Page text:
Tortellini. Strawberries. Chicken marsala. You'd normally find these foods on porcelain dishware, not on top of pizzas. At Pizza Oven Mamma Mia, however, they're essential toppings to some of the eatery's most popular pies. In fact, at their glassed-in display counter, you might even see these unorthodox toppings all mingling on the same tray?a slice of penne-vodka pizza next to a slice with broccoli and onions. The rest of the menu is a bit more traditional (eggplant panini at lunch, veal parmigiana at dinner), but you can always end your meal with another of Mamma Mia's unique slices: Nutella dessert pizza with those aforementioned strawberries. Other favorites include Sicilian rice balls, fresh meatballs, breaded chicken cutlets, fresh-made sauce, stuffed peppers, stuffed eggplant, ravioli and Italian sausage, and more.
Pizzeta Enoteca dishes up Italian fare, but nothing about this eatery is stuffily traditional. Instead, the staff strives to create a fresh, hip atmosphere, one that appeals to New Jersey’s young families. The menu makes the concept clearer with its headlining pizzetas and their unique toppings. The small-serving, thin-crust pies come crowned with everything from buffalo chicken to four-cheese blends to garden vegetables, mozzarella, and garlic to mimic the flavors of caprese salad. Although Millburn-Short Hills Patch says that “pizza is the way to go at Pizzeta,” the menu boasts a slew of tasty antipasti, paninis, and pastas. It also has dessert covered. Ricotta-filled cannoli and espresso-soaked tiramisu end meals more sweetly than a hug from a waiter who happens to be a kitten.
From the dining room, you can watch the Mancino's chefs slide pizzas in and out of the brick oven, each pie emerging with a crispy golden crust. Though pizza is the main attraction, the chefs also assemble hearty sandwiches and whole-wheat pasta dishes, paired with Italian staples such as prosciutto di parma and freshly baked ciabatta bread.
Mancino's has exchanged the standard-issue red-checked tablecloths for crisp, white linens. Wall sconces and dangling pendant lights illuminate the restaurant's tastefully minimal dining room, the kind of place where the queen might celebrate her pizza-party jubilee.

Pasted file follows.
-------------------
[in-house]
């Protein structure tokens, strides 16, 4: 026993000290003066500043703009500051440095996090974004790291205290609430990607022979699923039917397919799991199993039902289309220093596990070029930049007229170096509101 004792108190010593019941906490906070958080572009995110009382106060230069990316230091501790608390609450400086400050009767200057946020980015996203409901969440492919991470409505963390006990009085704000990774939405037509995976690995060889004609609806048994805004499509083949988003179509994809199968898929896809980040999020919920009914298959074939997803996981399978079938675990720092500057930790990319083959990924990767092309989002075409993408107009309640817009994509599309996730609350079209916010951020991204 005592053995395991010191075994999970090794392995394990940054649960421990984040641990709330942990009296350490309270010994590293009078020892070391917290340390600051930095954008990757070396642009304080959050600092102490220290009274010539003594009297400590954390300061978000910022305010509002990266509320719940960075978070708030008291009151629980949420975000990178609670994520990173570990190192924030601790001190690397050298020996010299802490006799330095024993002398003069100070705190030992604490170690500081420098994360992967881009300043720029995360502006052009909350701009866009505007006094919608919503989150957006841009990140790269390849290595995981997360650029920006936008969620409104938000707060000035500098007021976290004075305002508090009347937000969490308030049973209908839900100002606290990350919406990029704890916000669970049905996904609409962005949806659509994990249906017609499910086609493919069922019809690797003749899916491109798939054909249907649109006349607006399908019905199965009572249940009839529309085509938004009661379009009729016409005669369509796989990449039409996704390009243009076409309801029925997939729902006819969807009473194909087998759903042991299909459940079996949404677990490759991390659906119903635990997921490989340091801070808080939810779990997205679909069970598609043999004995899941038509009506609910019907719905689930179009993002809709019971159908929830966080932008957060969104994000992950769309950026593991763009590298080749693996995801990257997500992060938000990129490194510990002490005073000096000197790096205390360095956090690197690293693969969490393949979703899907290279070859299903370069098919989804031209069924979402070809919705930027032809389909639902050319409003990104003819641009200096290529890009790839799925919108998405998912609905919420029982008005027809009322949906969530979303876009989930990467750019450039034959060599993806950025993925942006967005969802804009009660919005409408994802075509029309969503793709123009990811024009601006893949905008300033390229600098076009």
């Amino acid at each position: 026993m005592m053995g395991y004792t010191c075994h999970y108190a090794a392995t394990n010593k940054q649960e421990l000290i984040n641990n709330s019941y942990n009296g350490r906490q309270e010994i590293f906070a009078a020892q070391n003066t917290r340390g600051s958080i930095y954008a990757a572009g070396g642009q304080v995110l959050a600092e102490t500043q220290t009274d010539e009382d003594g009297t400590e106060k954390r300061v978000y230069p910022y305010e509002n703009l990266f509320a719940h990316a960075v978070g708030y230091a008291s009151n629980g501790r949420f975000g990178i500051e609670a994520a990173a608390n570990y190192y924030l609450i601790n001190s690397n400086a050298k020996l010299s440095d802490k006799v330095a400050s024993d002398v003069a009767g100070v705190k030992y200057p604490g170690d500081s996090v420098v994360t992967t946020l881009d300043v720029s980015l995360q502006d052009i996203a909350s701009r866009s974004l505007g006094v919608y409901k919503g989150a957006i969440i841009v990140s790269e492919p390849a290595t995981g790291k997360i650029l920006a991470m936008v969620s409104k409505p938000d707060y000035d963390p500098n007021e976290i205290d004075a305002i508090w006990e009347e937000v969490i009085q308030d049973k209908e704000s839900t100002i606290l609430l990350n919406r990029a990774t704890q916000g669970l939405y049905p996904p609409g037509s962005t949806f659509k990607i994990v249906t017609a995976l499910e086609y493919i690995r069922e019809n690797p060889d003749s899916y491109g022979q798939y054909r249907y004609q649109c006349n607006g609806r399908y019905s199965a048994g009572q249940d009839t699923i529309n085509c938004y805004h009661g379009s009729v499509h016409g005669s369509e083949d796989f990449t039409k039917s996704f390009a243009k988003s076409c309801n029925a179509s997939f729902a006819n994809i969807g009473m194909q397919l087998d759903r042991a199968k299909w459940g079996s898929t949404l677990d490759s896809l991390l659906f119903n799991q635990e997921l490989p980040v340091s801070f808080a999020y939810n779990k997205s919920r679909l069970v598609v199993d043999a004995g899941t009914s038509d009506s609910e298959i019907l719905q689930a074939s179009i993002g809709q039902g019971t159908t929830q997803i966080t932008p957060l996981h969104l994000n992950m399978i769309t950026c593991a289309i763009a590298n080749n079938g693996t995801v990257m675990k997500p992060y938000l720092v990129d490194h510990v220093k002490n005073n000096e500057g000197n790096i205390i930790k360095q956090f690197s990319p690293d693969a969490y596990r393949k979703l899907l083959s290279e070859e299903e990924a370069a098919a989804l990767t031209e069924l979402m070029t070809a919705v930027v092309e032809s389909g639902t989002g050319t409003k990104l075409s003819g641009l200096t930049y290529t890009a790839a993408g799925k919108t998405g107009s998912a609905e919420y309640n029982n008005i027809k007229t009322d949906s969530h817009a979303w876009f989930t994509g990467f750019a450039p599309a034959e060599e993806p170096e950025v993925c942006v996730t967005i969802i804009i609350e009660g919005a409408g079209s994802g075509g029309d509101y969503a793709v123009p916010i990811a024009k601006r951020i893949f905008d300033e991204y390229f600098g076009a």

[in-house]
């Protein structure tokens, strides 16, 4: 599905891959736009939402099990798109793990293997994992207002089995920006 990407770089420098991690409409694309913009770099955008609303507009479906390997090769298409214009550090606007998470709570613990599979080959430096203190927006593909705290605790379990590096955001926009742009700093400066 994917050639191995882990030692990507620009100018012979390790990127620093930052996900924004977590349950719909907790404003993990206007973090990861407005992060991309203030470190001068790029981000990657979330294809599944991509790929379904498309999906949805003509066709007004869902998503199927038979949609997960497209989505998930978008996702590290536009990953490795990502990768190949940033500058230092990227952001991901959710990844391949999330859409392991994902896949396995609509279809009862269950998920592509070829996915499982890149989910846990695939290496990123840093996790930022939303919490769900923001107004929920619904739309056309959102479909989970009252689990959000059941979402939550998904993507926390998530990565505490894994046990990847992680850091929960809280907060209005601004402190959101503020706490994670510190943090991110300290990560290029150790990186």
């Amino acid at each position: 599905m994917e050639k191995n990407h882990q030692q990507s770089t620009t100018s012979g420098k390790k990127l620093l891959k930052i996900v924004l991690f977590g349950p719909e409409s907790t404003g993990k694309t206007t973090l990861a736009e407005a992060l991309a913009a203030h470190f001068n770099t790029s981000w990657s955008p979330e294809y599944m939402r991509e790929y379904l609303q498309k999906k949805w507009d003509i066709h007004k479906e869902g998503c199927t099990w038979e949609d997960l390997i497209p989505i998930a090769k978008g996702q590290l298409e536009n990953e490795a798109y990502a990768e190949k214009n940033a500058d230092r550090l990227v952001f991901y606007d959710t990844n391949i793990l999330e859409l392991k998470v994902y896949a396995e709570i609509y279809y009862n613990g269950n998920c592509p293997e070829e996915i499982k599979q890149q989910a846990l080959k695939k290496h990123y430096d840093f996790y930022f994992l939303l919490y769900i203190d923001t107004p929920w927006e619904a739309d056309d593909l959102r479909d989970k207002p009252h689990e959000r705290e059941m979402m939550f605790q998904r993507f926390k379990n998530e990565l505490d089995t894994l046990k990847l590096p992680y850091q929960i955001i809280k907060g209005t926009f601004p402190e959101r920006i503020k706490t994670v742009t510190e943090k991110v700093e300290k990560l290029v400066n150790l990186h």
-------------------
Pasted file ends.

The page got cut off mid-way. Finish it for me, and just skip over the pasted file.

Homemade meatballs nestle into piles of spaghetti under a blanket of fresh red sauce. Local produce tops crisp pizzas, and hot and cold sandwiches embrace fillings with locally procured bread. Here at Macchu Pizza & Tomato Pies, one wide window permits lots of light into the room, whose simple, spare decor allows the food to remain the centerpiece.
The dough wizards at Papa John's Pizza hand toss circular masterpieces with original and thin crusts made from high-protein flour to support warm bouquets of toppings. Hand-cut produce crowns all of Papa John's pizzas, mingling with the sun-soaked sweetness of sauce made from fresh, California-grown tomatoes. By adhering to its brand promise of "better ingredients, better pizza," Papa John's grew from a back-tavern pizzeria into more than 3,500 restaurants within three decades' time, or the amount of time it takes to grow a single pizzeria from a small seed.
It would be easy to pass an entire afternoon in Frank Anthony's lush garden courtyard, reclining on comfortable patio chairs and slowly polishing off a bottle of BYOB wine. Servers stroll through the forest of linen umbrellas, expertly balancing trays of Italian dishes while refilling glasses of San Pellegrino. Inside the elegant dining hall, intimate tabletops host guests, whose faces are illuminated by the glow of soft hanging lights. In the kitchen, chefs fold fresh meats, seafood, and seasonal vegetables into traditional Italian dishes, tossing crispy calamari in garlic, baking crusty Italian rolls, and crushing plum tomatoes using only their minds. Meanwhile, pizzas rise in the oven, speckled with toppings of wild mushrooms, savory sausage, and spicy peppers.